Puritan New England

Earth, Wind and Fire

The New England Landscape

  Glacial landscape

­ Thin soils except along rivers and streams

­ Sand and rocks

­ Forests still evolving

­ Many marshes & ponds

­ Very cold winters

­ Rich fisheries

­ Salmon, shad, etc.

Puritan Communities

   Community above self

   Land granted to groups as townships, not individuals

   Each got some land

­ Each got parcels of different sorts of land

   Democratic communal regulation of land use

­ Preserve resources for future generations

­ “Improvement” (Gen. 2:15; Christ’s parable of the talents)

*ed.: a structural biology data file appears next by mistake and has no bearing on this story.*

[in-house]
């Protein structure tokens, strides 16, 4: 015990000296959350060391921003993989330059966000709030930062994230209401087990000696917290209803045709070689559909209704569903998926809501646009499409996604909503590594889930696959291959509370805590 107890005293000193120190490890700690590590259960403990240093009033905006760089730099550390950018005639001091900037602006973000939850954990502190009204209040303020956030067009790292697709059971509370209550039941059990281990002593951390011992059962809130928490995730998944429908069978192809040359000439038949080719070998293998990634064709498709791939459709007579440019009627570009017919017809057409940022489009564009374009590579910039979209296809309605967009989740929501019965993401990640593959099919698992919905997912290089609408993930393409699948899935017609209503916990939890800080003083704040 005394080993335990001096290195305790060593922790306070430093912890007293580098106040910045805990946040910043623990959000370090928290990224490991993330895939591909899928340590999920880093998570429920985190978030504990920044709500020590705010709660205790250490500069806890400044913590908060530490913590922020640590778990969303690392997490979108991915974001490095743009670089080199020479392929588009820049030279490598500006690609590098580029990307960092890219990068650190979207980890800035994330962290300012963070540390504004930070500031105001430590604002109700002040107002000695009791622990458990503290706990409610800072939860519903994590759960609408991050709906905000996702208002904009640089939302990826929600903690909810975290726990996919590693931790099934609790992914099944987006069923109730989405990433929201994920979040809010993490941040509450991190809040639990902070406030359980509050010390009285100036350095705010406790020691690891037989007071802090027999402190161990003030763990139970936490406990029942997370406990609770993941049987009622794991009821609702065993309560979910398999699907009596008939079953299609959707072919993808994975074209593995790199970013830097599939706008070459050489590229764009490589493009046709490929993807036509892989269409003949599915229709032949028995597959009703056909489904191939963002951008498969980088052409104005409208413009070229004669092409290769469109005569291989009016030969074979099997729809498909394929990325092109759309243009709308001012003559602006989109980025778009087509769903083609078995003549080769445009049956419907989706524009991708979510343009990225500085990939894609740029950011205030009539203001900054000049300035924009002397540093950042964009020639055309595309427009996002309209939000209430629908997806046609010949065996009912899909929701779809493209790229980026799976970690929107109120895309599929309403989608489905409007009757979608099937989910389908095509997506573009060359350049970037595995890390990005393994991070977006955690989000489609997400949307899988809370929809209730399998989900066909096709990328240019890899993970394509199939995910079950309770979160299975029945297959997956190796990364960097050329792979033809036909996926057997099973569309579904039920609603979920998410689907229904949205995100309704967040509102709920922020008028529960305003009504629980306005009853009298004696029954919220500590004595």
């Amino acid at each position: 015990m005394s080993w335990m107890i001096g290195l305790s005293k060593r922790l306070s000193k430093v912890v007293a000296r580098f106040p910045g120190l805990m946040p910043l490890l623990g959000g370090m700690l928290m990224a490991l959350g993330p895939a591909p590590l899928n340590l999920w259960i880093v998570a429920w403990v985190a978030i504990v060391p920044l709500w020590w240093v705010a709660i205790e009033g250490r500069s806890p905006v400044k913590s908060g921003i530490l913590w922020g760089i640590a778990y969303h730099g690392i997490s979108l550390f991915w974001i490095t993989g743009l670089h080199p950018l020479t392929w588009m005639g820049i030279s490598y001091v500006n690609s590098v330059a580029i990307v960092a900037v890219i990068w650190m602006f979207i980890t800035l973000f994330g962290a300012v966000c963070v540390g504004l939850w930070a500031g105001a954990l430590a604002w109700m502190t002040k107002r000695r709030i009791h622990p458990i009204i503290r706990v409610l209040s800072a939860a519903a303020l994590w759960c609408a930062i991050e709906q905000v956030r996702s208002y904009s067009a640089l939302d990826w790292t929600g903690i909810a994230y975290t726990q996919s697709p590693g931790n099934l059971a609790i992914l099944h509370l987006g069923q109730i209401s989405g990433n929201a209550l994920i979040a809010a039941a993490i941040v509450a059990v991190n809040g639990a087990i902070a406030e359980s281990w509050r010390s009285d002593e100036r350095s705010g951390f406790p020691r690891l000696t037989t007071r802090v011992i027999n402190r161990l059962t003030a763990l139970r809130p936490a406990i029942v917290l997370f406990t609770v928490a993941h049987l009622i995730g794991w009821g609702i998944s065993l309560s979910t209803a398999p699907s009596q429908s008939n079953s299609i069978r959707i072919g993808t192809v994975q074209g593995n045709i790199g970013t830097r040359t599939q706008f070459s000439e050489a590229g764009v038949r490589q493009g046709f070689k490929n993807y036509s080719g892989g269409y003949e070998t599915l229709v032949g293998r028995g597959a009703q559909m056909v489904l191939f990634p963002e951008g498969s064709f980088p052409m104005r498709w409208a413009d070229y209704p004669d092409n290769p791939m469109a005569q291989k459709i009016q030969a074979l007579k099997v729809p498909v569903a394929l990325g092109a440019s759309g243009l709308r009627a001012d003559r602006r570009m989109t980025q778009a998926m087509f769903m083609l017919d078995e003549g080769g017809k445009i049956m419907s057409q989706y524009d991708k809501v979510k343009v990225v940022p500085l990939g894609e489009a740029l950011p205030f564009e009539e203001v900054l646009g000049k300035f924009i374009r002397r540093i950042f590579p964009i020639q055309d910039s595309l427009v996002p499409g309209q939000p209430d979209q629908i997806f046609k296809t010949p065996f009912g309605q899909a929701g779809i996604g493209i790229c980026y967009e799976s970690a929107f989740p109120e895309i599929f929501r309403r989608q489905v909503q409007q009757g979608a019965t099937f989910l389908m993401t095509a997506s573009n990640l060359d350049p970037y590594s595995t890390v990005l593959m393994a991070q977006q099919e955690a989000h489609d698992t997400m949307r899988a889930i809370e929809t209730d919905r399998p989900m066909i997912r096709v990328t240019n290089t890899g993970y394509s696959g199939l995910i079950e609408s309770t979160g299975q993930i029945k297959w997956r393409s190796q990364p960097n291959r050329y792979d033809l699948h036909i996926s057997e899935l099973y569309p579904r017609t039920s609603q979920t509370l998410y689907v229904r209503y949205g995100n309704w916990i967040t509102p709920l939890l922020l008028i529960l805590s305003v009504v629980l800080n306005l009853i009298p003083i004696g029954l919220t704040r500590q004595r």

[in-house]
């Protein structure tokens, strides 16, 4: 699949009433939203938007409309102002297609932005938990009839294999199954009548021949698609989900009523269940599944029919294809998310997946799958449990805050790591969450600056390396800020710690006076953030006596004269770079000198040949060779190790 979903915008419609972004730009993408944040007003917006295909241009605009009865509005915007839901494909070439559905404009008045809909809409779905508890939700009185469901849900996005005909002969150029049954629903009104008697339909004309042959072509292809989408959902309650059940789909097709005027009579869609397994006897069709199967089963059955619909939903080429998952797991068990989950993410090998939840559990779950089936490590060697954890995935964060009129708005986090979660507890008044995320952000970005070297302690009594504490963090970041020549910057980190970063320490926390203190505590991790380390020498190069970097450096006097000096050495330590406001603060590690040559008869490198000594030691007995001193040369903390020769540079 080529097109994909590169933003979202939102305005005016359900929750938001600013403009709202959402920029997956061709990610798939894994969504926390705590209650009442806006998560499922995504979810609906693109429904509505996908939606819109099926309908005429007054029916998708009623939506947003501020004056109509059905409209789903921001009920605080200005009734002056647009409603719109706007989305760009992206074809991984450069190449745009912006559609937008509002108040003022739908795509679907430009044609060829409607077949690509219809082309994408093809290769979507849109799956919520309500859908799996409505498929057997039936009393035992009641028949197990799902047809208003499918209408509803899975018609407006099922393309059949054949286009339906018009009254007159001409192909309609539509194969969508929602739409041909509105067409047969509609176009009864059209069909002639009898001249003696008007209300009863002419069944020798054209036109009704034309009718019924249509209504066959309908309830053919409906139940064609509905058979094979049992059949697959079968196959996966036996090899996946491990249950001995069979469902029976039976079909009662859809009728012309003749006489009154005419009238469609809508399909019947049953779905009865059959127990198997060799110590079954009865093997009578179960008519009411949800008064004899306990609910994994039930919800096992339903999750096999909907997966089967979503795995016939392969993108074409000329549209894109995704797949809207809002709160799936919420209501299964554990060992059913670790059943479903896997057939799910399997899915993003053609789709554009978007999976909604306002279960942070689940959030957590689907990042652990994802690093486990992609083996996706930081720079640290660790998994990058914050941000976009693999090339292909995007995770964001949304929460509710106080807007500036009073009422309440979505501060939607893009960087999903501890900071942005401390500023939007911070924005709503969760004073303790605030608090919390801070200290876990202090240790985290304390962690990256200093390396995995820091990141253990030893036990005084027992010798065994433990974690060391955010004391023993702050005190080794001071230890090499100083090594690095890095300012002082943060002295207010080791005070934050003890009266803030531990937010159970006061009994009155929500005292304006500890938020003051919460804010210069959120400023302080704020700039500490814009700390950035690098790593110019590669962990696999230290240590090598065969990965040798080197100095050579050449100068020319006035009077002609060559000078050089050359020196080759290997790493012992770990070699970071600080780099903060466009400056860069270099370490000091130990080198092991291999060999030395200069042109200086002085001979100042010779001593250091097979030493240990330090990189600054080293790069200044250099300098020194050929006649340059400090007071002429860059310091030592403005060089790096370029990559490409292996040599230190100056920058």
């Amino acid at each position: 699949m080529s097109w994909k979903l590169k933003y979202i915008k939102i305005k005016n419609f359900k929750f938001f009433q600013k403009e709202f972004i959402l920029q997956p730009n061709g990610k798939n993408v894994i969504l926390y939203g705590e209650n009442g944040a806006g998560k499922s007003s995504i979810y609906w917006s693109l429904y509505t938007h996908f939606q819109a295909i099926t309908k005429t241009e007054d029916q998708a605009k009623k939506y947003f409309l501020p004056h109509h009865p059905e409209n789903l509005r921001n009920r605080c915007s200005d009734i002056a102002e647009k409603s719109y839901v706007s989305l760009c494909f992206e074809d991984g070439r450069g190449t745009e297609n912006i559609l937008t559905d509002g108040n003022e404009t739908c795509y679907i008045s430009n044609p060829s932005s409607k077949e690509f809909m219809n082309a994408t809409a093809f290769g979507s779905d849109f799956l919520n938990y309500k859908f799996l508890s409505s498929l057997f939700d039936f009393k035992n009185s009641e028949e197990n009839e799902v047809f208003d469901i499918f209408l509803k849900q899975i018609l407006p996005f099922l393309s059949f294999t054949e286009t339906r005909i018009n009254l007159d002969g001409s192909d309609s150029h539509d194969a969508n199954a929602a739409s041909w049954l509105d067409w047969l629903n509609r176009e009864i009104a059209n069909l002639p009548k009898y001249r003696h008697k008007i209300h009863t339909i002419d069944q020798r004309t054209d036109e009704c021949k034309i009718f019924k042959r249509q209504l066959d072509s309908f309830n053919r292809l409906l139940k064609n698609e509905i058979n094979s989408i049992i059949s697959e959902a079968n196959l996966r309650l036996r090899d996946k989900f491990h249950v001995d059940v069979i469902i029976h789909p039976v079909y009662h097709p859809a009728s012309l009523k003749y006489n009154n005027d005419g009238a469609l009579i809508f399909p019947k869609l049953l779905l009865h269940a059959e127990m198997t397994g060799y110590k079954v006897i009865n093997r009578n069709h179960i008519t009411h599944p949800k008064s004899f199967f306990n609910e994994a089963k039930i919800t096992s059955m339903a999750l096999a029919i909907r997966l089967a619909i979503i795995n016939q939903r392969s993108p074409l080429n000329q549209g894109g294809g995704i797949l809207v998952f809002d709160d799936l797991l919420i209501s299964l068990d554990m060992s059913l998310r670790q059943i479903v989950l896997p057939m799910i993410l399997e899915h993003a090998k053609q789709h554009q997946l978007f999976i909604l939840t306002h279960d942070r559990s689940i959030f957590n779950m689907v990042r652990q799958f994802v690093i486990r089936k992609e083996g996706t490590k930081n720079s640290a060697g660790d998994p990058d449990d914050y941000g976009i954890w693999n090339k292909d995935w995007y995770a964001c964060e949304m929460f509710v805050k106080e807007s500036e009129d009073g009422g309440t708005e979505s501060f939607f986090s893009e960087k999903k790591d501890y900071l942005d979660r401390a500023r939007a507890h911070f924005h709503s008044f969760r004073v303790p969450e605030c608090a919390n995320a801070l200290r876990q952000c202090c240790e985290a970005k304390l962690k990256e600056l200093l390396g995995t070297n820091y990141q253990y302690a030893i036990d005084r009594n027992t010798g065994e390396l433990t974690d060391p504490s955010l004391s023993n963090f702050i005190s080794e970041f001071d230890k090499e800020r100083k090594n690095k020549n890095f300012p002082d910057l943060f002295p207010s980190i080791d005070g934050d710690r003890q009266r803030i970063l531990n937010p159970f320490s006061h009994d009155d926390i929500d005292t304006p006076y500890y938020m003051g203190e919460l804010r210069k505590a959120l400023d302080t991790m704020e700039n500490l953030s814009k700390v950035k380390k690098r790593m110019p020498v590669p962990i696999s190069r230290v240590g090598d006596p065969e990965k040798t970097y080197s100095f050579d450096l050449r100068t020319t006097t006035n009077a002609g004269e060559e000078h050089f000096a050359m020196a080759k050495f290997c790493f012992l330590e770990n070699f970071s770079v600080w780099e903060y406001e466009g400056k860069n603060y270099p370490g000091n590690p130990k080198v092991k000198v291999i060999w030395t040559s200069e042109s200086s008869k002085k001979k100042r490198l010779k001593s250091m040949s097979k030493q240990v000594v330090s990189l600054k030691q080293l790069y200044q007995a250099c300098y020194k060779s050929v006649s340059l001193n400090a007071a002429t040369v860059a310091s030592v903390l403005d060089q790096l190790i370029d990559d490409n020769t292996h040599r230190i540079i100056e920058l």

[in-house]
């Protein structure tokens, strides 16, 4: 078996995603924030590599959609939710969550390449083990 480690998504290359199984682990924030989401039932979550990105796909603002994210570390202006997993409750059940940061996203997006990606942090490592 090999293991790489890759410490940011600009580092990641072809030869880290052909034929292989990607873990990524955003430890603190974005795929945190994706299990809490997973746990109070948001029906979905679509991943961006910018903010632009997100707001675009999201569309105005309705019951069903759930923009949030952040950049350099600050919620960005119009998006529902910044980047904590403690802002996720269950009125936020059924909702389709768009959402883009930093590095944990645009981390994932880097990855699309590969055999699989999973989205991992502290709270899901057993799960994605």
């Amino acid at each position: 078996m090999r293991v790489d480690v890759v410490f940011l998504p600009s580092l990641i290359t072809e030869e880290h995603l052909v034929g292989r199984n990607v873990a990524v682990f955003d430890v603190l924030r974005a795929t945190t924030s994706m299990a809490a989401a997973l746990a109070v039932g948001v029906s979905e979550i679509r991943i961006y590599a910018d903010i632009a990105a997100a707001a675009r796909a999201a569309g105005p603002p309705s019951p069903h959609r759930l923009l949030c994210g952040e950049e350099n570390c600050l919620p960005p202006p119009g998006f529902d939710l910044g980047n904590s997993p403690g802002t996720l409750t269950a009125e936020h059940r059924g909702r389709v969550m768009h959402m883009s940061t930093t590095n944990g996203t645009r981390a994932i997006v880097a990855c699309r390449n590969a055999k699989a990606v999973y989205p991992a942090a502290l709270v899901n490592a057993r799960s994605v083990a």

Meadow for hay

  Cattle for manure

  Manure for fields


  Fences essential



The Puritan township

Challenges to community

  Declining Congregational authority, increasing individualism

  Outlying farms as population increases

  Opening of new lands in the West draw young men

  Arrival of the railroad makes farming unprofitable

­ Truck farming near cities

­ Clearing of forests for dairy farming

Agricultural “Improvement”

  Rev. Jared Eliot, Essays upon Field Husbandry, 1748-1763

  Agricultural journals grow popular, many by New Englanders

  1862: Secession allows creation of Department of Agriculture, the Morrill Act for land-grant colleges, and the Homestead Act

  Hatch Act of 1887 establishes agricultural experiment stations

  Search for new hybrids and varieties

  Search for pesticides and fertilizers